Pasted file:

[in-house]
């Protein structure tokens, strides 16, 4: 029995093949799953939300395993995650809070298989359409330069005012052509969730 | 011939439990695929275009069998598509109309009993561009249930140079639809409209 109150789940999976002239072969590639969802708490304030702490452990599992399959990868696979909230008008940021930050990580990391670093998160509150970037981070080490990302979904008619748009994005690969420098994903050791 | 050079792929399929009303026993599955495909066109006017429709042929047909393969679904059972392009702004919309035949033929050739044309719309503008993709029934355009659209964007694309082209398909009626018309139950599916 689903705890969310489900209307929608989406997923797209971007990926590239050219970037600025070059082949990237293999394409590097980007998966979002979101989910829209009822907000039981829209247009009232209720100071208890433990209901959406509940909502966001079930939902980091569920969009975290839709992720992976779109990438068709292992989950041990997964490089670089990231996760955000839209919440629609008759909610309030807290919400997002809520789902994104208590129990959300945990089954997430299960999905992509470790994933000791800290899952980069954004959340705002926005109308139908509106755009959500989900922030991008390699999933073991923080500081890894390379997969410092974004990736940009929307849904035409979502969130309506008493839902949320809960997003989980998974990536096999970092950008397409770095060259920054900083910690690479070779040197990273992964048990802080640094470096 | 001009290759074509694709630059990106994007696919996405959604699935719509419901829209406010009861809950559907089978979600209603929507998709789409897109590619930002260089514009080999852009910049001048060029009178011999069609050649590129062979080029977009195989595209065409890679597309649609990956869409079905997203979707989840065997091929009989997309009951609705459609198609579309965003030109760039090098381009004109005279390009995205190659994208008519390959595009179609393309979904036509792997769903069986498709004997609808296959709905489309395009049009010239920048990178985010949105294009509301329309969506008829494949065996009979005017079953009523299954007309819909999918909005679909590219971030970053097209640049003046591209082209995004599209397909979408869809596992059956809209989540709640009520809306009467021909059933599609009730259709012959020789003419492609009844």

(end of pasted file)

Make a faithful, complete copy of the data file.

[in-house]
């Protein structure tokens, strides 16, 4: 029995093949799953939300395993995650809070298989359409330069005012052509969730 | 011939439990695929275009069998598509109309009993561009249930140079639809409209 109150789940999976002239072969590639969802708490304030702490452990599992399959990868696979909230008008940021930050990580990391670093998160509150970037981070080490990302979904008619748009994005690969420098994903050791 | 050079792929399929009303026993599955495909066109006017429709042929047909393969679904059972392009702004919309035949033929050739044309719309503008993709029934355009659209964007694309082209398909009626018309139950599916 689903705890969310489900209307929608989406997923797209971007990926590239050219970037600025070059082949990237293999394409590097980007998966979002979101989910829209009822907000039981829209247009009232209720100071208890433990209901959406509940909502966001079930939902980091569920969009975290839709992720992976779109990438068709292992989950041990997964490089670089990231996760955000839209919440629609008759909610309030807290919400997002809520789902994104208590129990959300945990089954997430299960999905992509470790994933000791800290899952980069954004959340705002926005109308139908509106755009959500989900922030991008390699999933073991923080500081890894390379997969410092974004990736940009929307849904035409979502969130309506008493839902949320809960997003989980998974990536096999970092950008397409770095060259920054900083910690690479070779040197990273992964048990802080640094470096 | 001009290759074509694709630059990106994007696919996405959604699935719509419901829209406010009861809950559907089978979600209603929507998709789409897109590619930002260089514009080999852009910049001048060029009178011999069609050649590129062979080029977009195989595209065409890679597309649609990956869409079905997203979707989840065997091929009989997309009951609705459609198609579309965003030109760039090098381009004109005279390009995205190659994208008519390959595009179609393309979904036509792997769903069986498709004997609808296959709905489309395009049009010239920048990178985010949105294009509301329309969506008829494949065996009979005017079953009523299954007309819909999918909005679909590219971030970053097209640049003046591209082209995004599209397909979408869809596992059956809209989540709640009520809306009467021909059933599609009730259709012959020789003419492609009844």